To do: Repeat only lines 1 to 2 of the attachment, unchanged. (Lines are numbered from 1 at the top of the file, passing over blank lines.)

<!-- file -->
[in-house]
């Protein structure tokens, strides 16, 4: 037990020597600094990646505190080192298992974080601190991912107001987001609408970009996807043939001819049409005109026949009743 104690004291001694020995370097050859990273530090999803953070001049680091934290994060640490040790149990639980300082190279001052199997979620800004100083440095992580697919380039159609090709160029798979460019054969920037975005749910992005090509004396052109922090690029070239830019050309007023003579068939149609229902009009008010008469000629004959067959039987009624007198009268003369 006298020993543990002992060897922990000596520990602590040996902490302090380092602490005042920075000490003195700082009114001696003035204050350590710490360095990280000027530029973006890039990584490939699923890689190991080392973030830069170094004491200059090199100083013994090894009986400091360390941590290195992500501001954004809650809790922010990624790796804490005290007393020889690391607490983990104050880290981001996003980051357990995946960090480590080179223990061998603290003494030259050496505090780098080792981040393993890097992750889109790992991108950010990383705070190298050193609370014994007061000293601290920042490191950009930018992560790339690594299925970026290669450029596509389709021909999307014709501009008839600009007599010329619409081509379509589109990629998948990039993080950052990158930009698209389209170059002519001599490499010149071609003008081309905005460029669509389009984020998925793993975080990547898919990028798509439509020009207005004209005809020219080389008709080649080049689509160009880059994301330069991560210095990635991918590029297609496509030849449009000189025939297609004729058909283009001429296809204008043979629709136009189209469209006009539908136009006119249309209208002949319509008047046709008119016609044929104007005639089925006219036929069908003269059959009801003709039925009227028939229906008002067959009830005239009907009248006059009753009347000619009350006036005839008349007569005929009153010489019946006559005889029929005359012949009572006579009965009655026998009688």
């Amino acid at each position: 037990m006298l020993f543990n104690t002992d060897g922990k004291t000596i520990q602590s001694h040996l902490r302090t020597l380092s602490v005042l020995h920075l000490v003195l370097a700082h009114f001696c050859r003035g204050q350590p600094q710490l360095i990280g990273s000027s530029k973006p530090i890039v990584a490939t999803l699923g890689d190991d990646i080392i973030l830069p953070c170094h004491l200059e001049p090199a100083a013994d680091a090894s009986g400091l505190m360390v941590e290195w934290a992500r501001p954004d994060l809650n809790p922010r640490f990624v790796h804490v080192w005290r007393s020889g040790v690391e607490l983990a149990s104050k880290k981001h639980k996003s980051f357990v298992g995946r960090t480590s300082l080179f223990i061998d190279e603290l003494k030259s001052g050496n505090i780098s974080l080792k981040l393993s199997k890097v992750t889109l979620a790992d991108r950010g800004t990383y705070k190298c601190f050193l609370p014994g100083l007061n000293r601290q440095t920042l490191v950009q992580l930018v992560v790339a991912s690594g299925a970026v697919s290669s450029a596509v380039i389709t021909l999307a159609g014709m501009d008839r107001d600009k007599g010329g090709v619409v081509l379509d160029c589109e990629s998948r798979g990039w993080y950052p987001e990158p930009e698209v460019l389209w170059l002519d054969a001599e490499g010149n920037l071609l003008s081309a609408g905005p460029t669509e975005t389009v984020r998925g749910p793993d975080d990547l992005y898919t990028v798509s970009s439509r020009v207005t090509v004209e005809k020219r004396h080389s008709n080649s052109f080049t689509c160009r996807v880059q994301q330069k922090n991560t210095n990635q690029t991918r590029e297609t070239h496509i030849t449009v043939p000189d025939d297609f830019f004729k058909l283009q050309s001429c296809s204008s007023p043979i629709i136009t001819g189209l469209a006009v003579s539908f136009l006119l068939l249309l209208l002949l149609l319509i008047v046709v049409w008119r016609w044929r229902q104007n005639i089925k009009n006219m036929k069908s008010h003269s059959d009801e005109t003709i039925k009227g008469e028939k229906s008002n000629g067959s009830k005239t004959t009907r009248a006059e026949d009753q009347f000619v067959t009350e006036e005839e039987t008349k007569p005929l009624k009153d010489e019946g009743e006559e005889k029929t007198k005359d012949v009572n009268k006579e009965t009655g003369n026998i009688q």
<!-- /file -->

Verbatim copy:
[in-house]
């Protein structure tokens, strides 16, 4: 037990020597600094990646505190080192298992974080601190991912107001987001609408970009996807043939001819049409005109026949009743 104690004291001694020995370097050859990273530090999803953070001049680091934290994060640490040790149990639980300082190279001052199997979620800004100083440095992580697919380039159609090709160029798979460019054969920037975005749910992005090509004396052109922090690029070239830019050309007023003579068939149609229902009009008010008469000629004959067959039987009624007198009268003369 006298020993543990002992060897922990000596520990602590040996902490302090380092602490005042920075000490003195700082009114001696003035204050350590710490360095990280000027530029973006890039990584490939699923890689190991080392973030830069170094004491200059090199100083013994090894009986400091360390941590290195992500501001954004809650809790922010990624790796804490005290007393020889690391607490983990104050880290981001996003980051357990995946960090480590080179223990061998603290003494030259050496505090780098080792981040393993890097992750889109790992991108950010990383705070190298050193609370014994007061000293601290920042490191950009930018992560790339690594299925970026290669450029596509389709021909999307014709501009008839600009007599010329619409081509379509589109990629998948990039993080950052990158930009698209389209170059002519001599490499010149071609003008081309905005460029669509389009984020998925793993975080990547898919990028798509439509020009207005004209005809020219080389008709080649080049689509160009880059994301330069991560210095990635991918590029297609496509030849449009000189025939297609004729058909283009001429296809204008043979629709136009189209469209006009539908136009006119249309209208002949319509008047046709008119016609044929104007005639089925006219036929069908003269059959009801003709039925009227028939229906008002067959009830005239009907009248006059009753009347000619009350006036005839008349007569005929009153010489019946006559005889029929005359012949009572006579009965009655026998009688």